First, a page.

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Why ABBA Are the Best of All Time

Updated: Apr 8, 2023


ABBA. Potentially the most pervasive thing to emerge from the fjords of Scandinavia since the Vikings spilled out of their longboats to terrorize the coastlines and capitals of Medieval Europe. Such Scandinavian cultural impact and prevalence can only really be rivalled by the Lego brick and a quartet of singing Swedes that burst onto the scene during the 1970’s. This famous foursome’s musical merits are extensive, perhaps more encapsulating than one might have imagined, finding themselves in the midst of the best-selling musical artists of all time all the while hailing from a non-anglophonic nation. Whilst ABBA really did achieve a constellation of considerable achievements, this is not the foundation upon which I seek to build this contentious case. Rather, I would suggest that ABBA is the greatest band of all time due to the relatability and effect of their lyrics not only to the wider world and all those inhabiting it, but also to the unique microcosm that is St Andrews.

ABBA have a song for every occasion, unlike the Beatles and Pink Floyd, much of whose music is best enjoyed when a little je ne sais quoi has been dissolved on one’s tongue or when there’s a suspicious amount of mossy material stuffed into a cigarette. ABBA is pure unadulterated pop and is fun for all the family; its melodies are so infectious they entirely transcend the need for mind-altering visual effects or mental sedation to accompany their effortlessly cheerful or gently melancholic motifs. Similarly, ABBA’s music has a unique ability to rouse people from a plethora of demographics, the old, the young, the middle-aged, but, sadly, not yet the deceased. Nonetheless, a hipless grandmother may, in miraculous fashion, have her arthritic joints lubricated by the musical WD40 that is ‘Dancing Queen’, much to Grandpa’s delight. Meanwhile, a belligerent drunkard may have his aggression alleviated by the anthem that is ‘Mamma Mia’, harking him back to days sunburning on the beaches of Benidorm with his beau who has since slipped through his fingers. Another example, ‘Waterloo’, a Eurovision song contest winner and ABBA’s first single, serves not only as a remarkably catchy composition but also as a worldwide reminder of British superiority over the French, something for which I am most appreciative.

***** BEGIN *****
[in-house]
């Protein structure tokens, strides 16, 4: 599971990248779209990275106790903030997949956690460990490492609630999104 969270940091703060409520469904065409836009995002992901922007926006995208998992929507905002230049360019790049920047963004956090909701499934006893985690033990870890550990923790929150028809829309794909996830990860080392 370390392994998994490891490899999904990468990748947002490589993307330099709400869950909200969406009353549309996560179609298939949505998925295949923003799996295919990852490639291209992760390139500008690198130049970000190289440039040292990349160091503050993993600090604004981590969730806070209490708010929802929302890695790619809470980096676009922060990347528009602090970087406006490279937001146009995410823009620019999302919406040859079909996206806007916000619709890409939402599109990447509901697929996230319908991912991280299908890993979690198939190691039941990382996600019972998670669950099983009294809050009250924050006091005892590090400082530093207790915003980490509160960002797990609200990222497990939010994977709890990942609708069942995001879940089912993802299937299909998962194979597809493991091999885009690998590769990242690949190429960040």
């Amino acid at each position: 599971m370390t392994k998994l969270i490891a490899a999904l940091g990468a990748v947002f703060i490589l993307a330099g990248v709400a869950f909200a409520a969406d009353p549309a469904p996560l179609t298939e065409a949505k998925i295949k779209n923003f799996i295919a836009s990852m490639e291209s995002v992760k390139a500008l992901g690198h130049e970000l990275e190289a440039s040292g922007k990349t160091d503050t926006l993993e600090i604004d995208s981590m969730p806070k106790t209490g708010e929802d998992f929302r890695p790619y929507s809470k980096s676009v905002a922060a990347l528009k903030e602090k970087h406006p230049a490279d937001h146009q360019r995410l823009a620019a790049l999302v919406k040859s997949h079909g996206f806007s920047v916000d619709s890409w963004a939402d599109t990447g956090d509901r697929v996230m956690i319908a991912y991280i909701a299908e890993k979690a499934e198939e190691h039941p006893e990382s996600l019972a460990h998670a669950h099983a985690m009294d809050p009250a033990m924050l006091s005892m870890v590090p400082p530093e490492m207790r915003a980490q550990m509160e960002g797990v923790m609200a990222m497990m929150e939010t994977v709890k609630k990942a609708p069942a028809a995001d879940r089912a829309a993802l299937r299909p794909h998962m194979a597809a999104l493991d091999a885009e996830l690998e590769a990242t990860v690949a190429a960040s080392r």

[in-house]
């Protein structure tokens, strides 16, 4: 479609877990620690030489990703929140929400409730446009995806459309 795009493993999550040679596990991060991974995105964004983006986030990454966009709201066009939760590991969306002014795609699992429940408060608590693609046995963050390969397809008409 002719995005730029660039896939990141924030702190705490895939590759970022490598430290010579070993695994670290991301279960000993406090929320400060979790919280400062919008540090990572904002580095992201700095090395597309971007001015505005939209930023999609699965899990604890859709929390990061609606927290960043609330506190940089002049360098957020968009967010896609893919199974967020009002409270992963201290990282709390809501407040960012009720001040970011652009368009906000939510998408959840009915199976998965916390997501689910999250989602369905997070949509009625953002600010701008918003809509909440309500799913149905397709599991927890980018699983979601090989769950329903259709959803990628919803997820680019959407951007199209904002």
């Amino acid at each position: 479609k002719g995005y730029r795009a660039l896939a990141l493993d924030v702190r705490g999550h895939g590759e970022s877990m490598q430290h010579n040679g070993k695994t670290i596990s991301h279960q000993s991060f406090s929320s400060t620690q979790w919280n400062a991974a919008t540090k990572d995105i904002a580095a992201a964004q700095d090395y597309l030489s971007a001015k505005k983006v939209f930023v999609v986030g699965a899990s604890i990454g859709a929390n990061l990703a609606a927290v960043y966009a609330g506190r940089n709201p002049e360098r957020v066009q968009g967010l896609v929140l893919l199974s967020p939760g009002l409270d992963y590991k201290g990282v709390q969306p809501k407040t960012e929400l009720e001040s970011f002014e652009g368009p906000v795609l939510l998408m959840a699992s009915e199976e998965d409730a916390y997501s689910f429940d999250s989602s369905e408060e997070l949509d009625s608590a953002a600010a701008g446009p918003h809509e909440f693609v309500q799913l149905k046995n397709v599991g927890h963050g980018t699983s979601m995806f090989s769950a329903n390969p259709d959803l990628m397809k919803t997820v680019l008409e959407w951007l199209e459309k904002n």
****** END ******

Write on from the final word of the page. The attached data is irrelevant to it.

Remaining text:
Turning my lens to St Andrews, there are a number of ABBA hits that may play out in one’s mind at the unfolding of a certain uniquely St Andrew’s scenario. Consider this: another calamitous night out at the Union, Vic or (insert ludicrously expensive event) is coming to a close, the flames that once fuelled the night are dwindling into their embers. You have been written off as missing in action by your friends; leave no man (or woman) behind, a central code of combat, has been long forgotten, eroded by the waves of inebriation lashing at your sense of self. The world may well be spinning. An insidious existential dread is building as you contemplate the solo venture back to your hovelly St Andrew’s home. You’re determined to find someone, anyone, to accompany you on this journey. It is at this critical moment that the gentlemen are subconsciously singing ‘Take A Chance on Me’, meanwhile the ladies’ heads are ringing with rapacious renditions of ‘Gimme Gimme Gimme’. Of course, telepathy is not yet realised and thus despite mutually matching intentions both parties all too often go their separate ways, condemned to solitude by a crippling fear of rejection. All that’s really needed is a brave soul to ask with word or shameless gyrations — ‘Voulez-vous’ — another hit translated from that linguistic aberration they call French, to mean ‘Do you want?’. Also a valuable lesson in consent might I add. Even more pertinent to the St Andrew’s experience is when an academic child, one of your own brood or a friend’s progeny perhaps, rather unabashedly sticks it on one of their elders. Here, my personal favourite ABBA song offers itself seamlessly, for ‘Does Your Mother Know’ could well be deployed to defuse the young ‘un. Tragically however, this tune all too often slips one’s mental meshes and nets, necessitating subsequently the renowned remedy of a dip in the North Sea. ABBA further seems to speak the language of the town, communicating fluently with certain pockets of its inner residents. University management, landlords and a healthy dose of our much loved American populace are united quite endearingly by their passion for monolinguistics, summarized nicely by the song ‘Money, Money, Money’.


The lamentations of the losing of a student flat to a colleague can similarly be represented aptly by the frustrated but accepting motifs of ‘The Winner Takes it All’. For one naturally doesn’t want to talk about the things they’ve been through in the audacious pursuit of local property, certainly since betrayal is a given and assault was considered. Equally, Abba’s song ‘I do, I do, I do, I do, I do’ epitomizes my response perfectly when I knowingly accept the alluring but illusory offer of ‘Do You Want to go For a Pint’, knowing that I am tacitly agreeing to several jars of golden nectar under the guise of but one after a long and grueling day of contributing next to nothing to society.


Thus, it seems ABBA speaks the language of the St Andrews attendee and for that we should be appreciative, so I say, ‘Thank You For the Music’.


Illustration: Jordan Anderson

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